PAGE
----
How to Train Your Dog to not Freak Out When the Bell Rings and also WIN prizes
Halloween can be exciting for the tiny humans in our lives but it can be stressful for pets. The constant ringing of doorbells or knocks at the door along with people’s faces sometimes being covered by masks can make a dog uneasy. Training a dog to be used to the doorbell ringing and to have them positively associate the ring of the bell with treats, can help dogs to be more calm and will (hopefully) result in less barking or stressful moments of trying to restrain a dog from excitedly greeting someone (who may be fearful of dogs) at the door. This post will help you to train your dog to be calm when the bell rings or someone knocks at the door. It is is part of the Trick or Treat Halloween Giveaway Blog Hop that includes a pretty amazing giveaway for readers. You increase your chances of winning by each of the visiting participating blogs (link at bottom of post).
Okay, let’s get to the training process. Remember when we wrote about training your dog to “sit to greet” awhile back? Probably not, since my mom seems to be the only one who reads every single one of my posts *waves to mom*. Here’s a link to that post. Staying calm when a doorbell rings is an extension of the “Sit to Greet” training explained previously. You’re, in essence, desensitizing the dog to the bell or other noise coming from the door and training the dog that the treat you’re about to give them is WAY BETTER than anything that can be at the door.
The Trick or Treat Giveaway Hop is sponsored by CleverPet, The Honest Kitchen, Planet Dog, and Health Extension. The opinions and ideas in this post are my own and are uninfluenced by any other person or business. The individual sponsors are responsible for their giveaway prizes including shipping.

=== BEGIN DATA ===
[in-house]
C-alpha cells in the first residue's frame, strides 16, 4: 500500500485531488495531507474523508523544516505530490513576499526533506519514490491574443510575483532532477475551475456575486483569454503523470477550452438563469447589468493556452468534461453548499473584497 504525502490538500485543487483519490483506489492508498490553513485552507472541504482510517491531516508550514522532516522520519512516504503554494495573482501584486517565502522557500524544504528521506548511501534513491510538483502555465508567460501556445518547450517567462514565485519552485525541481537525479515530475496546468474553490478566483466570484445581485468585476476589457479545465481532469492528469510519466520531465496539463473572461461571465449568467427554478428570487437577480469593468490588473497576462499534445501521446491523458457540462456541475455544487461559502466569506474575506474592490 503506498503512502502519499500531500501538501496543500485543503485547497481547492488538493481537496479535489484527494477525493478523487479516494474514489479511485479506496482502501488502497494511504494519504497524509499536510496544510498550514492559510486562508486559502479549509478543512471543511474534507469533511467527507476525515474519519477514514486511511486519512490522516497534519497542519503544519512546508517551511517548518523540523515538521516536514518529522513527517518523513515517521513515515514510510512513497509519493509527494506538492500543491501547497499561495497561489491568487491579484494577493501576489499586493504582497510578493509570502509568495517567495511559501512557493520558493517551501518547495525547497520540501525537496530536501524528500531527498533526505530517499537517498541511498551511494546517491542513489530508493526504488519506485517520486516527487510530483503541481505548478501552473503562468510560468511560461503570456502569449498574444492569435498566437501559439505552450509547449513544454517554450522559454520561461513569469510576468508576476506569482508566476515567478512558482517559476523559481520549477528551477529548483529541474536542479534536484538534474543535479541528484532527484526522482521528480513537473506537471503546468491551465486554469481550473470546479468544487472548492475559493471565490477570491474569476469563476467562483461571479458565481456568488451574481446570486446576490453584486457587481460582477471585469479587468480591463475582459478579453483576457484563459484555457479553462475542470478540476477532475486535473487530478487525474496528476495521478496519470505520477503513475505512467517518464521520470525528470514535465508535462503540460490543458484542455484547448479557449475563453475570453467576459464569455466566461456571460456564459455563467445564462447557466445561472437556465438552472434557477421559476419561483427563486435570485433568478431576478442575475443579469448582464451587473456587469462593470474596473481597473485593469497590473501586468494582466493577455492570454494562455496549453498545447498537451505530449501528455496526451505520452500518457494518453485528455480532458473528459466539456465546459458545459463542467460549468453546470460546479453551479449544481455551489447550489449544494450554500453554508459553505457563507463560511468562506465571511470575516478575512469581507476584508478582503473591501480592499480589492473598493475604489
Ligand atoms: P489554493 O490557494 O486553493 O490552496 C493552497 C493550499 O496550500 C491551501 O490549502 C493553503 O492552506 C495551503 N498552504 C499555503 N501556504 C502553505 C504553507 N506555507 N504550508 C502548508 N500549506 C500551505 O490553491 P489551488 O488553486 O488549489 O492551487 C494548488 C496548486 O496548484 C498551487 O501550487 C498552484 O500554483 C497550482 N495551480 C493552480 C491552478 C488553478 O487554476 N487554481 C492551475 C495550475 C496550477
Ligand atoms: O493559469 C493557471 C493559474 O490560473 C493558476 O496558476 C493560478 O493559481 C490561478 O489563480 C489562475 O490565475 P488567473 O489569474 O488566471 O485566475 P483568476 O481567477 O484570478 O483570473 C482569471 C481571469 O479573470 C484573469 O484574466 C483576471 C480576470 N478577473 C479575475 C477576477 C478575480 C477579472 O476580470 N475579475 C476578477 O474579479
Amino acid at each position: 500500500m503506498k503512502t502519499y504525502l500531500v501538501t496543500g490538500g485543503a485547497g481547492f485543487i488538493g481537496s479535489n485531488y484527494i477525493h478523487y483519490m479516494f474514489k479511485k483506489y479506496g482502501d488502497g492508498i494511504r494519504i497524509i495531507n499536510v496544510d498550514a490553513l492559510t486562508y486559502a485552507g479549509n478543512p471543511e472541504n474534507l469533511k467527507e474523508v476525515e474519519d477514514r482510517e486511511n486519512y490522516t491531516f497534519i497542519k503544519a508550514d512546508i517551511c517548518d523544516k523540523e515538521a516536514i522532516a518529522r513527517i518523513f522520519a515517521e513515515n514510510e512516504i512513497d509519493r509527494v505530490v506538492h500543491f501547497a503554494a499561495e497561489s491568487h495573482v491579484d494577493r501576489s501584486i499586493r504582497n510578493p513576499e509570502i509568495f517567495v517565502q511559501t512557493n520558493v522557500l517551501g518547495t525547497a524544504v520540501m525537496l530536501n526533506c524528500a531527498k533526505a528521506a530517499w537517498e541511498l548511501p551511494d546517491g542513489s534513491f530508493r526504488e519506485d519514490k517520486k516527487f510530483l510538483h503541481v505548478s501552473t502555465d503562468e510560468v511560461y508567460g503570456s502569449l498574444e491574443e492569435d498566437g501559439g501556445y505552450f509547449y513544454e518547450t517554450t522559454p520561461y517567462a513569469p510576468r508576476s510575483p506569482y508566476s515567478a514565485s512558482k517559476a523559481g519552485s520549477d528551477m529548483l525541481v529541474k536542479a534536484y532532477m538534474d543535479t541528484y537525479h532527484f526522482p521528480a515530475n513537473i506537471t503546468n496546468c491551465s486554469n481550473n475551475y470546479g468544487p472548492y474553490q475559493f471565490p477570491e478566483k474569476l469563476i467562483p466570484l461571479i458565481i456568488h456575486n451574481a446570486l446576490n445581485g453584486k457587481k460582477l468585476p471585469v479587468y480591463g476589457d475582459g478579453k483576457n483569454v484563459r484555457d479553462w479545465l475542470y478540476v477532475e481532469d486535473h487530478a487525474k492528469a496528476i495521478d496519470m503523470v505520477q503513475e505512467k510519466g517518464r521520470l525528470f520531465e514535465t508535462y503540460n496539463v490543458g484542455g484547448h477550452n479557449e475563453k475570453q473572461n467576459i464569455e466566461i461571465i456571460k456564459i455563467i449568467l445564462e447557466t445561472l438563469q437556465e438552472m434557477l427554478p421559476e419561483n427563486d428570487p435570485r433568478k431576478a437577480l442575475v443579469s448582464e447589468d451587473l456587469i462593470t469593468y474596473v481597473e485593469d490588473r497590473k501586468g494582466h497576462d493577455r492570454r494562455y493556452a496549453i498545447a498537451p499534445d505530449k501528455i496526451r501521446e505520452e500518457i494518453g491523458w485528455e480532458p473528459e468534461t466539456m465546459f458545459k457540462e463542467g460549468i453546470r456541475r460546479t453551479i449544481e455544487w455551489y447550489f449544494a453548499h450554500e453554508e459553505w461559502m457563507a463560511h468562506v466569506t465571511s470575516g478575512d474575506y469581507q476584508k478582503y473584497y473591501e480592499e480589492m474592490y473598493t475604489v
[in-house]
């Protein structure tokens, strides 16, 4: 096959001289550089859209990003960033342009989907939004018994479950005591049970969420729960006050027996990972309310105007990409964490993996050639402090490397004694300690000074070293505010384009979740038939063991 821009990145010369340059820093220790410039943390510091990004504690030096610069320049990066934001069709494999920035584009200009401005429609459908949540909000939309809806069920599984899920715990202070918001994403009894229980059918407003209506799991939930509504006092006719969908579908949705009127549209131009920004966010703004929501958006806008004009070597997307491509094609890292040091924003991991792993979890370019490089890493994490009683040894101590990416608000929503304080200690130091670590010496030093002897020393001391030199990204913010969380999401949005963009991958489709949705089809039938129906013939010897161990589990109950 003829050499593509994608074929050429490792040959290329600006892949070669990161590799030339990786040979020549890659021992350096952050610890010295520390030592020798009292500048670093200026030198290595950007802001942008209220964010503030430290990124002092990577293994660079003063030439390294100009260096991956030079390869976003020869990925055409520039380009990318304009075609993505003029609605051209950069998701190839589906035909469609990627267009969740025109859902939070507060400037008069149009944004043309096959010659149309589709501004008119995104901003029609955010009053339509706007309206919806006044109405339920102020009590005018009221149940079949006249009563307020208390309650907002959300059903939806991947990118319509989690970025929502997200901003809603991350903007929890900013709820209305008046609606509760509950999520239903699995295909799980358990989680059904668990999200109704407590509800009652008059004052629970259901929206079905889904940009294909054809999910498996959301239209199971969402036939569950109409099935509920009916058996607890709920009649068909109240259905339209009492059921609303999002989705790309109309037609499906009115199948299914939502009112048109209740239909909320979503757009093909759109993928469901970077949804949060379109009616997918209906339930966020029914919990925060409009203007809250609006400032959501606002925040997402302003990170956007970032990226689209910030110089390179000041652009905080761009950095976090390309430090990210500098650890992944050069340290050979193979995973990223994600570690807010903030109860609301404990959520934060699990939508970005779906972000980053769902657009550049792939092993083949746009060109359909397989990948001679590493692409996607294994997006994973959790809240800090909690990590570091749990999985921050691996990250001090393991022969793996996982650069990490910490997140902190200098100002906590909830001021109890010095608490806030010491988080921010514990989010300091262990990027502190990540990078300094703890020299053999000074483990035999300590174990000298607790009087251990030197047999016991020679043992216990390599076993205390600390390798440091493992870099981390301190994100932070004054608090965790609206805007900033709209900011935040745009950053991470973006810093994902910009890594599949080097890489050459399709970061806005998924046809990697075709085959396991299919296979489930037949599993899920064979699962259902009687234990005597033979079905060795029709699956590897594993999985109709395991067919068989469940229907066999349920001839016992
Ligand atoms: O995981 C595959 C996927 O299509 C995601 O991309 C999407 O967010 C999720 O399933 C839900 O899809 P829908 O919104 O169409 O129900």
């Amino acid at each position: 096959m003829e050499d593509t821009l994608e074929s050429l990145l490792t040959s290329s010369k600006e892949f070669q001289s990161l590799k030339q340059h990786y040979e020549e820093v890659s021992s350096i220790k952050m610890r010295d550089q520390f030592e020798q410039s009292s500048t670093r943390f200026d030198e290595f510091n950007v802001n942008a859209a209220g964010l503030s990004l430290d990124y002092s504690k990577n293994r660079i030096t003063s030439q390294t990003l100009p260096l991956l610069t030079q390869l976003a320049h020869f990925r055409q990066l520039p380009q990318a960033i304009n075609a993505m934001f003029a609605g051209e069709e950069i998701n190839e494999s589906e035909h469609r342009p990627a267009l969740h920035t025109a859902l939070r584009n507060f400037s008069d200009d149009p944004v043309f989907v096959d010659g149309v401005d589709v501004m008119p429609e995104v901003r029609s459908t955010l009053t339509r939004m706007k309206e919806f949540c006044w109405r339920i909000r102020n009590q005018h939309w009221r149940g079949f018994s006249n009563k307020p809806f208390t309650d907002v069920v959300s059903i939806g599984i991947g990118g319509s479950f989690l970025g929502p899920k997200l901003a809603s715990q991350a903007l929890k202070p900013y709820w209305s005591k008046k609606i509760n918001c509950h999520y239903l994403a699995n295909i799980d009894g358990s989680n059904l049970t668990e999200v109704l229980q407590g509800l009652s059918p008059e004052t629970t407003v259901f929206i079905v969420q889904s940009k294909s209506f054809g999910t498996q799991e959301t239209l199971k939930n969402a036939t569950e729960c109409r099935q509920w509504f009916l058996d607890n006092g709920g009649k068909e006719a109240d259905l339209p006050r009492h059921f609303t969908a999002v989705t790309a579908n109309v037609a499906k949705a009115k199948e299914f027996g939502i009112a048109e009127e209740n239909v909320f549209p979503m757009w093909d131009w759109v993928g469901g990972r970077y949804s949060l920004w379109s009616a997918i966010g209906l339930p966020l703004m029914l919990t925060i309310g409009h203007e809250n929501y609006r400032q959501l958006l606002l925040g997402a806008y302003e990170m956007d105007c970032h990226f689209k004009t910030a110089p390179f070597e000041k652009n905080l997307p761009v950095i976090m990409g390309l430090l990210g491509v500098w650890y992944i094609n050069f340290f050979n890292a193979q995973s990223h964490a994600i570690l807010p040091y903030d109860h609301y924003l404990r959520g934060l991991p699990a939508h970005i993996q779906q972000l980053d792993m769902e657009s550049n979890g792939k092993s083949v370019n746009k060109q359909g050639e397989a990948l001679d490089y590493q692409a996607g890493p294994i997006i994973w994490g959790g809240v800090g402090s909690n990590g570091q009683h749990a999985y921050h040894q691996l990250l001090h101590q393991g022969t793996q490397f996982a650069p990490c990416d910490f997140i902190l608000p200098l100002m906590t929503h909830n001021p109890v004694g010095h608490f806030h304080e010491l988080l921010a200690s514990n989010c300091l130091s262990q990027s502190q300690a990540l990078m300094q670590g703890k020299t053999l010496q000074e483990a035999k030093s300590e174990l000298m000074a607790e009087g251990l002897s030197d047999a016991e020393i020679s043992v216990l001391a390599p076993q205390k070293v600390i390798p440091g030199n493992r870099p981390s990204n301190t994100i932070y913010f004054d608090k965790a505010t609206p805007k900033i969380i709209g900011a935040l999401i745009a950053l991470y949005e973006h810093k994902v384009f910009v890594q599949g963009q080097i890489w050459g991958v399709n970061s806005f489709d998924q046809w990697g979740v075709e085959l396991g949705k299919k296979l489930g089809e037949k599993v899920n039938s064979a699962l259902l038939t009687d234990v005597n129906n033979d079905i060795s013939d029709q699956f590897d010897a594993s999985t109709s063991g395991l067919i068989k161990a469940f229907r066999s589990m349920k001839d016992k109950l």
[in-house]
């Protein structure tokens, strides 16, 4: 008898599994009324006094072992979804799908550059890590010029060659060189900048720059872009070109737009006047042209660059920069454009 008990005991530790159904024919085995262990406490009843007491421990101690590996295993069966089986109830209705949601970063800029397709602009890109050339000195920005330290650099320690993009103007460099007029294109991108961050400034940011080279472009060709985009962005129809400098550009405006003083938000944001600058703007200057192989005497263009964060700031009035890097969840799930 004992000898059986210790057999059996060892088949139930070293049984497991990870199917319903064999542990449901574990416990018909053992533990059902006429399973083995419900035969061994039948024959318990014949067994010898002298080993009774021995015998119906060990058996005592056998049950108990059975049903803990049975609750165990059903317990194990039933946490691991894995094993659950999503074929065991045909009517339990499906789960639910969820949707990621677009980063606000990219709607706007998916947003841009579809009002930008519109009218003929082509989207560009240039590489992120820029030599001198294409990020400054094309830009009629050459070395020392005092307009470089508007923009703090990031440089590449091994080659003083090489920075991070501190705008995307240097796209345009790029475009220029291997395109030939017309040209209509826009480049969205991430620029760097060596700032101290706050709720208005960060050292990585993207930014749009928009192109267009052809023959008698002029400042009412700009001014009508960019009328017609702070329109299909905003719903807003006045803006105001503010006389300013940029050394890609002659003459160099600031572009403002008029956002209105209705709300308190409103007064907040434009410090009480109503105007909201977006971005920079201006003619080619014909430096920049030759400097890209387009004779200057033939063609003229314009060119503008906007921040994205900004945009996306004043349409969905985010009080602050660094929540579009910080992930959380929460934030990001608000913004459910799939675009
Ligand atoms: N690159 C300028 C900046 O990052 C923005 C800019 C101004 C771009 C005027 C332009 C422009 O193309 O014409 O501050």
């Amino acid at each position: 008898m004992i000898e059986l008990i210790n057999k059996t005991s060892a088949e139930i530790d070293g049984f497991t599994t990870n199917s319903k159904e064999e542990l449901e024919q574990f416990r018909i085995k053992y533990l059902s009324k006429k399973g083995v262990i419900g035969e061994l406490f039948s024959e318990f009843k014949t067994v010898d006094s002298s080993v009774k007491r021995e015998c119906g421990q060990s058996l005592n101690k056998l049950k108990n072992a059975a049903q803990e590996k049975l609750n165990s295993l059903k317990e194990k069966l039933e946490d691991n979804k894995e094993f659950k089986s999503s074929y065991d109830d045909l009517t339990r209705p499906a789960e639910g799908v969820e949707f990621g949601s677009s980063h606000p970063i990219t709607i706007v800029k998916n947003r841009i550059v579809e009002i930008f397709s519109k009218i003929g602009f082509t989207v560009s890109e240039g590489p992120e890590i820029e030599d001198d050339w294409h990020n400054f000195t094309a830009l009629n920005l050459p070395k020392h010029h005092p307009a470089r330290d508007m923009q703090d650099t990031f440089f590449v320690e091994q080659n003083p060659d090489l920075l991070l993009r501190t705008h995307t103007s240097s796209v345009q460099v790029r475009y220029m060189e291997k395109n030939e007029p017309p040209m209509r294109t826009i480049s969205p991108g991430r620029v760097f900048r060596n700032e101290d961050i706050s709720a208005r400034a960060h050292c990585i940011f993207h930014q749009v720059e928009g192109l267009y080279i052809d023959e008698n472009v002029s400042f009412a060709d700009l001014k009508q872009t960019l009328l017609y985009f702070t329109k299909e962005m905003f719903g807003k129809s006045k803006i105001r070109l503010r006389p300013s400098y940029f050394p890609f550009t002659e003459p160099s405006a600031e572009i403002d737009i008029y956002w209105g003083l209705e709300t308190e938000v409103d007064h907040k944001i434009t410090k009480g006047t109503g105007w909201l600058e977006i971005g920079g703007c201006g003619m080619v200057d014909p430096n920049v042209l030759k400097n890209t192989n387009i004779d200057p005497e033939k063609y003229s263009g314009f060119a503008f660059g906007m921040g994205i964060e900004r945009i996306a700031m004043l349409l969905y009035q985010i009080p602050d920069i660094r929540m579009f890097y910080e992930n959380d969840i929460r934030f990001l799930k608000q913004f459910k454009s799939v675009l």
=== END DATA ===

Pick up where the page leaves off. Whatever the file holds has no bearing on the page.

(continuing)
So, how do you do that? First, grab your supplies: your dog (if you have more than one, try taking shifts teaching them before working with them together); a friend or family member who can help ring the doorbell or knock; lots of high-value treats, the stinkier the better; a clicker if you use clicker training. The final “supply” is an intangible, which is time. Be sure you are able to dedicate at least fifteen minutes of uninterrupted time with your dog, free of other distractions. Also, be aware that each dog is unique and it may take days or weeks of training for it to really “click.” Even then, it’s important to conduct refresher training sessions for all of the things you’ve trained occasionally to reinforce what they’ve learned.
It’s up to you to decide what you want your dog to do once the doorbell rings. You can have the dog go to another room or their crate, you can have them move away from the door and sit, or you can have them sit near you. We decided to have the dogs go to their bed located on the other side of the living room and sit when the bell rings. This way, they are still in our line of sight, but away from the door to avoid scaring guests that may be fearful of dogs. Our verbal cue for this is “bedtime.”
Here are some supplies (watch is there to indicate "time," sometimes we're clever). And also pumpkins because, Halloween.
Have your friend ring the doorbell.